These are strong indicators of confidence in Cork as an emerging offshore wind hub with considerable potential. A new national port strategy, due to be progressed over the next 12 months, will also serve to focus attention on the need for government investment into Cork and other ports.

Government agency Enterprise Ireland is also supporting local business development though its Offshore Wind Cluster initiative to promote communication and collaboration between industry members, including with UK sector stakeholders. In this context, the Celtic Sea Basin should be a priority for cross-border, joined-up thinking for floating wind development.

Studies commissioned by Simply Blue Energy show more than 50GW of potential in the waters shared by Ireland, Wales and England. And the company is already progressing its 96MW Erebus floating wind project — a joint venture with French oil giant Total — off southwest Wales.


In conclusion, the critical path for Irish floating wind projects is the commencement of dedicated RESS auctions for the technology from 2026, with a clear pipeline thereafter, and a national route-to-market plan for the excess electricity that can be generated by floating turbines. Government must start with adequate resourcing of key personnel in relevant departments and agencies.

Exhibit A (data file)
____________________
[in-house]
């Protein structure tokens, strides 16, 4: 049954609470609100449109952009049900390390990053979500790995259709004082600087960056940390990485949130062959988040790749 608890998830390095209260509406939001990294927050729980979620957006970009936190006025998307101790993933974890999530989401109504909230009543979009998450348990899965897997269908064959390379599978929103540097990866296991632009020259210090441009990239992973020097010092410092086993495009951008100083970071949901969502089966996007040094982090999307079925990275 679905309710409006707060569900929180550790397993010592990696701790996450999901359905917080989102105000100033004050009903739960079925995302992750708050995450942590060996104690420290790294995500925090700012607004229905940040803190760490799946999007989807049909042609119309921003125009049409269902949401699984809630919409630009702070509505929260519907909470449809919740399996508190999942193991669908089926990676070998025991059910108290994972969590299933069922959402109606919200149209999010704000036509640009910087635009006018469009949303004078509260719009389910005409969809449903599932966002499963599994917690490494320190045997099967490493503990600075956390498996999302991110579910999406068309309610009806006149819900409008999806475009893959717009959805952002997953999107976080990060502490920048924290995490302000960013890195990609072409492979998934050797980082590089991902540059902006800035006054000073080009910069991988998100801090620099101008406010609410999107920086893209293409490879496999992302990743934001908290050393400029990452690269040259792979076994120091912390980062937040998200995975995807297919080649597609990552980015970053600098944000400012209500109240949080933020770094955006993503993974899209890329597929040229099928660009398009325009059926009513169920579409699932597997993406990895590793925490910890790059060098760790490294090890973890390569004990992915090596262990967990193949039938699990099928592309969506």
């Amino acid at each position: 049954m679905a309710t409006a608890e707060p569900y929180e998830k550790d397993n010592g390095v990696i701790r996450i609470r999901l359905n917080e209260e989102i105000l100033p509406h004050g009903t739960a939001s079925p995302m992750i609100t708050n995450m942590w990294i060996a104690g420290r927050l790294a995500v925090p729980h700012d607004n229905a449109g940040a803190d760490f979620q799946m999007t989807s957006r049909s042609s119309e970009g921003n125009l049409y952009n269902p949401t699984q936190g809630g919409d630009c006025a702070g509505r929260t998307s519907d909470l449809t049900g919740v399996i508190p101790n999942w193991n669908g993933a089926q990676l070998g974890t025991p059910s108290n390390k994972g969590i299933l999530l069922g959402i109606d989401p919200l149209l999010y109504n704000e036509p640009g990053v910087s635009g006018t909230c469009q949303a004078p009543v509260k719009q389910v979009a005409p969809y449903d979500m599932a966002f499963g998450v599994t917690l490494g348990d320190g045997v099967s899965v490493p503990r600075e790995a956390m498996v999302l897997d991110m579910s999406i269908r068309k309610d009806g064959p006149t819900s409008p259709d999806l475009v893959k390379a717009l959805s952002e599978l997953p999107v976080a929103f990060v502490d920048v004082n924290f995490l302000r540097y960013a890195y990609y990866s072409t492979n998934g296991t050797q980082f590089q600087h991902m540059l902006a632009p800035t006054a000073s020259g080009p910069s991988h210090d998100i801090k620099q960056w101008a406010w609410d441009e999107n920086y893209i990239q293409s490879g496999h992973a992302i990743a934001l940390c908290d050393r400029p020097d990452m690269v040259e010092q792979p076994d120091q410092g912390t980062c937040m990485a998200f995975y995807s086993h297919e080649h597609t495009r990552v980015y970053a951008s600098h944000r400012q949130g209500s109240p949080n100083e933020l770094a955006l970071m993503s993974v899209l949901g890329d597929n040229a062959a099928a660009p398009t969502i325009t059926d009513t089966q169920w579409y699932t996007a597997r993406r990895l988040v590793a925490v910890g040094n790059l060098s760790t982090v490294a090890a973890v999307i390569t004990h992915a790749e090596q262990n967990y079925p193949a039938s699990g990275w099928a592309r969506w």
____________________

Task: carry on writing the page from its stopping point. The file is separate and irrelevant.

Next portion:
EirWind research strongly suggests that this is an investment worth making. The study indicates that in 2030, 6.5-7.3GW of domestic offshore wind development would support between 12,000 and 13,500 direct and indirect jobs in the domestic supply chain, with a total boost to the economy of around € 2bn during the 2020s. The added value of these benefits flowing to peripheral coastal regions on the south and west coast of Ireland is hugely significant.

Whether the opportunity exists for 30GW, 40GW, or even 50GW of exports from Irish floating wind from 2030 onwards depends on the deployment of floating wind farms in the 2020s. It is time for the country’s political leadership to have the vision and ambition to make these opportunities a reality.

Val Cummins is operations and Ireland projects director at marine-energy developer Simply Blue Energy, and was also the co-lead author of the Eirwind Blueprint for Offshore Wind in Ireland report